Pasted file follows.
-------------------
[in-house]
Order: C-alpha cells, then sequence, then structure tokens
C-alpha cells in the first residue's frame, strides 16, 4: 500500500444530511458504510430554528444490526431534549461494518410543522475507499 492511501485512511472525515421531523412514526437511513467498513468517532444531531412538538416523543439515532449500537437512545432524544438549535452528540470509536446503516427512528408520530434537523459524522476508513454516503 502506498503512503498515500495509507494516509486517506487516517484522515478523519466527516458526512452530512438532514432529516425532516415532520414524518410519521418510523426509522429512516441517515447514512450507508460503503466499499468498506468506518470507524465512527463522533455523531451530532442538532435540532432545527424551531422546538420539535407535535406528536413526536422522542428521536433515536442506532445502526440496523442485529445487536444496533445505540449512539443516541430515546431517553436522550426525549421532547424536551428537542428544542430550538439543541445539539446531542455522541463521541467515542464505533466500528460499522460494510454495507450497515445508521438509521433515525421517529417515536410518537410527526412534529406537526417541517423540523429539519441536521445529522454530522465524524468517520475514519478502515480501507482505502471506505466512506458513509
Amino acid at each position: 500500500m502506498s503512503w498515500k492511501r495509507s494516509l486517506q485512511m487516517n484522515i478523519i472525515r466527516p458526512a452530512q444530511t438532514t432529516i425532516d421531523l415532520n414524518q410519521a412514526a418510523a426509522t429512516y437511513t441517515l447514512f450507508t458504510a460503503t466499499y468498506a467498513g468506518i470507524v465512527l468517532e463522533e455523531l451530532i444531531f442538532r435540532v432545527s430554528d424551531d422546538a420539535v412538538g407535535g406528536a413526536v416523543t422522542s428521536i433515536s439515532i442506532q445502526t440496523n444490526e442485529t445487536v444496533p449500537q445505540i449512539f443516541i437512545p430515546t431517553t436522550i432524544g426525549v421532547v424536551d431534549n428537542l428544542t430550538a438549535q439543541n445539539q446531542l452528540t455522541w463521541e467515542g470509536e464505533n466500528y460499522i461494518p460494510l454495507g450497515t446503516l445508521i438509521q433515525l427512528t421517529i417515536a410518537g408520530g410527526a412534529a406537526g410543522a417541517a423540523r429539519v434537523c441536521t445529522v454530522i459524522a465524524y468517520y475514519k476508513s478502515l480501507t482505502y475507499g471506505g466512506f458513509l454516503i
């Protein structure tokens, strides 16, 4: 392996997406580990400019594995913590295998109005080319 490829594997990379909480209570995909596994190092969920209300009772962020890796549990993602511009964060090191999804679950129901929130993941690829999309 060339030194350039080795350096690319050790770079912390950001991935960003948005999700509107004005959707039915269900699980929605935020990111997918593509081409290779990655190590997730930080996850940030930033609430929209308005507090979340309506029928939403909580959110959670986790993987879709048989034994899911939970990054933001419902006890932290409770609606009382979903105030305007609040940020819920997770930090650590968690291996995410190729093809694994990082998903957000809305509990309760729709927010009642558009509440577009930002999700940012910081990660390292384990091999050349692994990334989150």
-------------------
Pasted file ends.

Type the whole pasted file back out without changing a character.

[in-house]
Order: C-alpha cells, then sequence, then structure tokens
C-alpha cells in the first residue's frame, strides 16, 4: 500500500444530511458504510430554528444490526431534549461494518410543522475507499 492511501485512511472525515421531523412514526437511513467498513468517532444531531412538538416523543439515532449500537437512545432524544438549535452528540470509536446503516427512528408520530434537523459524522476508513454516503 502506498503512503498515500495509507494516509486517506487516517484522515478523519466527516458526512452530512438532514432529516425532516415532520414524518410519521418510523426509522429512516441517515447514512450507508460503503466499499468498506468506518470507524465512527463522533455523531451530532442538532435540532432545527424551531422546538420539535407535535406528536413526536422522542428521536433515536442506532445502526440496523442485529445487536444496533445505540449512539443516541430515546431517553436522550426525549421532547424536551428537542428544542430550538439543541445539539446531542455522541463521541467515542464505533466500528460499522460494510454495507450497515445508521438509521433515525421517529417515536410518537410527526412534529406537526417541517423540523429539519441536521445529522454530522465524524468517520475514519478502515480501507482505502471506505466512506458513509
Amino acid at each position: 500500500m502506498s503512503w498515500k492511501r495509507s494516509l486517506q485512511m487516517n484522515i478523519i472525515r466527516p458526512a452530512q444530511t438532514t432529516i425532516d421531523l415532520n414524518q410519521a412514526a418510523a426509522t429512516y437511513t441517515l447514512f450507508t458504510a460503503t466499499y468498506a467498513g468506518i470507524v465512527l468517532e463522533e455523531l451530532i444531531f442538532r435540532v432545527s430554528d424551531d422546538a420539535v412538538g407535535g406528536a413526536v416523543t422522542s428521536i433515536s439515532i442506532q445502526t440496523n444490526e442485529t445487536v444496533p449500537q445505540i449512539f443516541i437512545p430515546t431517553t436522550i432524544g426525549v421532547v424536551d431534549n428537542l428544542t430550538a438549535q439543541n445539539q446531542l452528540t455522541w463521541e467515542g470509536e464505533n466500528y460499522i461494518p460494510l454495507g450497515t446503516l445508521i438509521q433515525l427512528t421517529i417515536a410518537g408520530g410527526a412534529a406537526g410543522a417541517a423540523r429539519v434537523c441536521t445529522v454530522i459524522a465524524y468517520y475514519k476508513s478502515l480501507t482505502y475507499g471506505g466512506f458513509l454516503i
């Protein structure tokens, strides 16, 4: 392996997406580990400019594995913590295998109005080319 490829594997990379909480209570995909596994190092969920209300009772962020890796549990993602511009964060090191999804679950129901929130993941690829999309 060339030194350039080795350096690319050790770079912390950001991935960003948005999700509107004005959707039915269900699980929605935020990111997918593509081409290779990655190590997730930080996850940030930033609430929209308005507090979340309506029928939403909580959110959670986790993987879709048989034994899911939970990054933001419902006890932290409770609606009382979903105030305007609040940020819920997770930090650590968690291996995410190729093809694994990082998903957000809305509990309760729709927010009642558009509440577009930002999700940012910081990660390292384990091999050349692994990334989150």